Threatened Natural Treasure

Threatened Natural Treasure

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By Cristian Frers

The extinction or loss of a species is a natural phenomenon that occurs and has happened frequently in the history of life, now if we add technological progress, pollution and the loss of productivity of both soils and bodies of soil to that process. waters, overexploitation and competition with foreign flora and fauna… Extinction is increasing.

Biology defines biodiversity as the variety and variability of living beings and the ecosystems that they comprise. Within biological diversity we can find three levels of components: that of genes, which constitute the molecular bases of inheritance; that of species, which are groups of related organisms capable of reproducing; and that of ecosystems, which give rise to functional complexes formed by organisms and the physical environment in which they inhabit.

We must understand that species are the most widely used scientific tool to measure biodiversity and the first to define conservation policies. Due to this, it is more than important to know the species that inhabit our environment and place them in a classificatory framework based on scientific hypotheses. However, not all the species that exist are known. Most biologists agree that the numbers of known species only indicate a small fraction of the total number of living things that inhabit the planet. If you hypothesize that only 10 million species inhabit the Earth, you would come to the conclusion that science knows only 15% of living species.

At present, 1.4 million living species are inventoried: 250,000 correspond to vascular plants and mosses, 40,000 to vertebrates, 750,000 to insects and the rest to other invertebrates, fungi and microorganisms.

Throughout the world, human beings modify natural areas to meet their needs for services and goods. This is the main cause of the loss of biodiversity. Man is facing two serious problems: the lack of scientific knowledge about the totality of living beings and the mass extinction of species. These problems are interrelated and any solution to them must be based together on generating new knowledge and forging a new relationship with the natural world.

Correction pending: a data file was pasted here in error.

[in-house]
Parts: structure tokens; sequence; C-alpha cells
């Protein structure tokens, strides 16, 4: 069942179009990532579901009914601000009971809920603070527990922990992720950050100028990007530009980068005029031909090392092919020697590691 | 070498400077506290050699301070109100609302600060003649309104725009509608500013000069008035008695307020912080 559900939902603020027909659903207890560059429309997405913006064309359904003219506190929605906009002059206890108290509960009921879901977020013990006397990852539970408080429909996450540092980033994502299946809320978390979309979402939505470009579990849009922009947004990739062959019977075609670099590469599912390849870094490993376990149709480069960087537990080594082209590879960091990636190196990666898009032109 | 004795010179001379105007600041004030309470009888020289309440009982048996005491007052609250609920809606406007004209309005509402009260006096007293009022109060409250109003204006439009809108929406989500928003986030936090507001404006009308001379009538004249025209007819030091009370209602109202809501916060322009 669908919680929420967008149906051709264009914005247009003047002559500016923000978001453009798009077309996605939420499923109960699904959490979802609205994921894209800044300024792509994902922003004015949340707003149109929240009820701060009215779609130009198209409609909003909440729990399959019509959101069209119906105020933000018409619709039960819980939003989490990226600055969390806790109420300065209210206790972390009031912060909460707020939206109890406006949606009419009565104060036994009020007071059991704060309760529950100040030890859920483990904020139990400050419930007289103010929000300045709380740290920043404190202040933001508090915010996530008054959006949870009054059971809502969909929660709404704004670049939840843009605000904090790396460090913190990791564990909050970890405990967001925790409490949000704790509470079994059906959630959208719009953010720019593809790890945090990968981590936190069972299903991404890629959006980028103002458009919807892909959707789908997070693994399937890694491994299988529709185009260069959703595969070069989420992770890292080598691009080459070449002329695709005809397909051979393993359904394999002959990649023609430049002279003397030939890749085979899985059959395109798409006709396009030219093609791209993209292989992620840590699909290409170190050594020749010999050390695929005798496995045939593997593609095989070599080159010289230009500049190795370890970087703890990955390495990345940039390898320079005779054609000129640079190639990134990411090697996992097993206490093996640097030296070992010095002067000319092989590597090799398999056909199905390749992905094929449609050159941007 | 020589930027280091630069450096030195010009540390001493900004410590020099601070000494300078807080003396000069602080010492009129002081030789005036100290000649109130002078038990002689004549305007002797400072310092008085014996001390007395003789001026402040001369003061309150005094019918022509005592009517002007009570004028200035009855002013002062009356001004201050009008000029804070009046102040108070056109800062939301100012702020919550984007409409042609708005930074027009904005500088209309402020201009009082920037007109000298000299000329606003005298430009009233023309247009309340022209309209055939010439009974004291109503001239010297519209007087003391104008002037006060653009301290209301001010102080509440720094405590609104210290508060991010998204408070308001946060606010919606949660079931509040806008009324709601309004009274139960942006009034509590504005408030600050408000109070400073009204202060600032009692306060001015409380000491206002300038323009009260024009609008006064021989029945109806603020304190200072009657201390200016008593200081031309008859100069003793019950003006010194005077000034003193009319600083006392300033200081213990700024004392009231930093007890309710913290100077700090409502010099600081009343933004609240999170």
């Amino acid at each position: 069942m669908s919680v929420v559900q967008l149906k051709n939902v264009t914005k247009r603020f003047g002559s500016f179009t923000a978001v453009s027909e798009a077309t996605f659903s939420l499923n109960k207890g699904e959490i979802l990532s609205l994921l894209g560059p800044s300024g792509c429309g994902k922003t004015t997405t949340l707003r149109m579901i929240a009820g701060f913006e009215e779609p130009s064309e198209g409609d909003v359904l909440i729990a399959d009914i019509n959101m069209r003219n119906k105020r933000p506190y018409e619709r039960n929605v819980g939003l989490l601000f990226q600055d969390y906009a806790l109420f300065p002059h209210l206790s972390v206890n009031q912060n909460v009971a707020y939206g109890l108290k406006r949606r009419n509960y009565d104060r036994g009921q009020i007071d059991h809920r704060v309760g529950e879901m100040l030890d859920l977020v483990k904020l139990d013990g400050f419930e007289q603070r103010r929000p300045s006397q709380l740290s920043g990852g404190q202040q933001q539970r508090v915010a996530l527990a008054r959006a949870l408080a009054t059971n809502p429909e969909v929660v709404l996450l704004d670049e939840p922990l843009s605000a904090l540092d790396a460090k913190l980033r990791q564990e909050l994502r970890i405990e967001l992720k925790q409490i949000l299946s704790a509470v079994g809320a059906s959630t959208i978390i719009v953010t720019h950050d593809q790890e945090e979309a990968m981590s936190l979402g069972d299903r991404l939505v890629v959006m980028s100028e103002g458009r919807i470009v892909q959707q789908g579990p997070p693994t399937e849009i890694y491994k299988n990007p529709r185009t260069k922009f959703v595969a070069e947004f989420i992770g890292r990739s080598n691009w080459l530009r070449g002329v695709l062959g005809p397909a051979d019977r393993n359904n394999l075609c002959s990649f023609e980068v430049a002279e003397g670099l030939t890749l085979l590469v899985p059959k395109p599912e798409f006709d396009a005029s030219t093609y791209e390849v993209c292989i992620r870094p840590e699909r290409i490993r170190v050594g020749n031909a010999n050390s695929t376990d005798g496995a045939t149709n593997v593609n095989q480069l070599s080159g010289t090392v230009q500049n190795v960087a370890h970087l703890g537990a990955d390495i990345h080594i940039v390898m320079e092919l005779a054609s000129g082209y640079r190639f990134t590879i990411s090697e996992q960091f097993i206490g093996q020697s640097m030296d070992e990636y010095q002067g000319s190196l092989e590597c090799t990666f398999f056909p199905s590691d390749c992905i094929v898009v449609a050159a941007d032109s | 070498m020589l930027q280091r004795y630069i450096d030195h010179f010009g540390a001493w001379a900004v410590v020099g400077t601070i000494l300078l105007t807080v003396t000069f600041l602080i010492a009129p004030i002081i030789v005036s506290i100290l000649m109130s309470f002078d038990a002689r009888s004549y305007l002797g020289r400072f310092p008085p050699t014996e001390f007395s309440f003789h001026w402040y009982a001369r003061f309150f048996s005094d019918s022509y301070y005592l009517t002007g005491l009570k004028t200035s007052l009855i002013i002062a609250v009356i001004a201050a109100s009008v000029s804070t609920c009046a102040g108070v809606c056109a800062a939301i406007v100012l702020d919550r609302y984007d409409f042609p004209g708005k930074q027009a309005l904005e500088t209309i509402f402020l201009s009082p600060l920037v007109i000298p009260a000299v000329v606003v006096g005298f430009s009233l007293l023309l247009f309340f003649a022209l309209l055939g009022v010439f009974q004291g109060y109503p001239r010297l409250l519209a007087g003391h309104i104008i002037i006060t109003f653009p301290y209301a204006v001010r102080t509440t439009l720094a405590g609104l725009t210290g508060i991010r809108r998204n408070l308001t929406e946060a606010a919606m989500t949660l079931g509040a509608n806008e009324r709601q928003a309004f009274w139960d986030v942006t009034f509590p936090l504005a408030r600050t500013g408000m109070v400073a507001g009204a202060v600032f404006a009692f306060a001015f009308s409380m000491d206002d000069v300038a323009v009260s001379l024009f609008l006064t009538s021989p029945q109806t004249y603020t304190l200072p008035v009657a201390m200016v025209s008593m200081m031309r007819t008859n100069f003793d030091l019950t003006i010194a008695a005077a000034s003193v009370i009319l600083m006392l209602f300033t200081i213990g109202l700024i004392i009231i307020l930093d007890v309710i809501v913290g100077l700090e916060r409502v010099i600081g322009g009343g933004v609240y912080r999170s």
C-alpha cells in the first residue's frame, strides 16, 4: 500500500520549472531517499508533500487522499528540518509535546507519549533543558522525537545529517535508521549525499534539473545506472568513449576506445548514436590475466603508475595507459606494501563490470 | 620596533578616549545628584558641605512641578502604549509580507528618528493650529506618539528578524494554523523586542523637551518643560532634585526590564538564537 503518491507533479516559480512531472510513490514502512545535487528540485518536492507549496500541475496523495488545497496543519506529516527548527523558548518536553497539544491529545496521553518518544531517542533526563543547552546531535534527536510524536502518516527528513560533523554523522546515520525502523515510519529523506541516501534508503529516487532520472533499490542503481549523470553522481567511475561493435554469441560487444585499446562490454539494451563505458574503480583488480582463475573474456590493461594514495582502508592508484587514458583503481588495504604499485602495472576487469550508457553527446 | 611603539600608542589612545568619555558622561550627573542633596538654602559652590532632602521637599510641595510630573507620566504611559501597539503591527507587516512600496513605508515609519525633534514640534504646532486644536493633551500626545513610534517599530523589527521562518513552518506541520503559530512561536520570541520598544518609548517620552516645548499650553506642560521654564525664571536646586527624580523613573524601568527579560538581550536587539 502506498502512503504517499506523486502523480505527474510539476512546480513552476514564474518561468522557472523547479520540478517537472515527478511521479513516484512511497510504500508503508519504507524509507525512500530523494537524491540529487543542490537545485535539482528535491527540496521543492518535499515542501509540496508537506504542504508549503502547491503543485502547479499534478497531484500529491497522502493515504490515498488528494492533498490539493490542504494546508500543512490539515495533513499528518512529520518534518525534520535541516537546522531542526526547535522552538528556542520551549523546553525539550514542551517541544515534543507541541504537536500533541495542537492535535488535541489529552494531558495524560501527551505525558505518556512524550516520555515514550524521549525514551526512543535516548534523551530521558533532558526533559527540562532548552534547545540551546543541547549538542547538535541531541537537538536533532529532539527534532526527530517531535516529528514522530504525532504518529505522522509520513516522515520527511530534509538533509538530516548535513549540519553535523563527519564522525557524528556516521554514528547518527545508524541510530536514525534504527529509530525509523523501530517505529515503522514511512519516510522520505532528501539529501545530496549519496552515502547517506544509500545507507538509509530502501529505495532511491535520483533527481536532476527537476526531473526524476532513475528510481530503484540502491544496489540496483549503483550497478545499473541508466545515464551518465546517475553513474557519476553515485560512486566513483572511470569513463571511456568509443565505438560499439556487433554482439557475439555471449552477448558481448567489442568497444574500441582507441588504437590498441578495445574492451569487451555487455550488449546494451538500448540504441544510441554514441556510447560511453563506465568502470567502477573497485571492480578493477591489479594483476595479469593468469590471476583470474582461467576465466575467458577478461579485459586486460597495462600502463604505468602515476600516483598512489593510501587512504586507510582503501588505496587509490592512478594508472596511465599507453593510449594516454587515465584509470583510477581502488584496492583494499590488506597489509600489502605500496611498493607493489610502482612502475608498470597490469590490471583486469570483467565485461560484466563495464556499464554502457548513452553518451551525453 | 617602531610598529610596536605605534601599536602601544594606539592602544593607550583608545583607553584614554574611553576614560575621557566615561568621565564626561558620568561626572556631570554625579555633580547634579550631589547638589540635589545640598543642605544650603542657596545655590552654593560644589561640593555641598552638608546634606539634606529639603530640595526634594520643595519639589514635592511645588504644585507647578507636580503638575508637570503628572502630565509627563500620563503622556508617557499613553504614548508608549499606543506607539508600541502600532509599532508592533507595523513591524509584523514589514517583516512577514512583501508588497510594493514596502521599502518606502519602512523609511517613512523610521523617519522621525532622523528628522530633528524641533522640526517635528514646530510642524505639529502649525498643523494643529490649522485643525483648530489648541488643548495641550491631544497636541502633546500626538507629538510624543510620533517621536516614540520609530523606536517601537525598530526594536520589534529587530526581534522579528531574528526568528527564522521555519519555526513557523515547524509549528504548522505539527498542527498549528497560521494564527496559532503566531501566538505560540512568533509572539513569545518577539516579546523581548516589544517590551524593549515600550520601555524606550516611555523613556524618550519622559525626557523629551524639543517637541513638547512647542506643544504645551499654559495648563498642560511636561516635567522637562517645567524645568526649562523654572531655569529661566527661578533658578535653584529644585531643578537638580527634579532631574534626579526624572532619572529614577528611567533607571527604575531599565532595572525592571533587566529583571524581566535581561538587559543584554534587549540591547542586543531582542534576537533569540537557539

The extinction or loss of a species is a natural phenomenon that occurs and has happened frequently in the history of life, now if we add technological progress, pollution and the loss of productivity of both soils and bodies of soil to that process. waters, overexploitation and competition with foreign flora and fauna… Extinction is increasing.

If we calculate the extinction rate at this time, based on the numbers of species per area, taking into account the loss of tropical forests (approximately 1/3 in the last 40 years), 50,000 species are extinct per year (only 7,000 of them known). This represents 10,000 times the natural rate of extinction and represents 5% of the total species per decade. If these numbers are maintained, by the end of the 21st century, two-thirds of Earth's species will have disappeared.

To modify or try to solve these problems, it is necessary to take the bull by the horns and implement the following actions:
-Guarantee the conservation and sustainable use of biodiversity.
-Hierarchical government agencies.
-Establish policies that allow an ordering of land use.
-Carry out an audit that provides guarantees for long-term planning.
-Prioritize lines of research that allow knowing the natural heritage.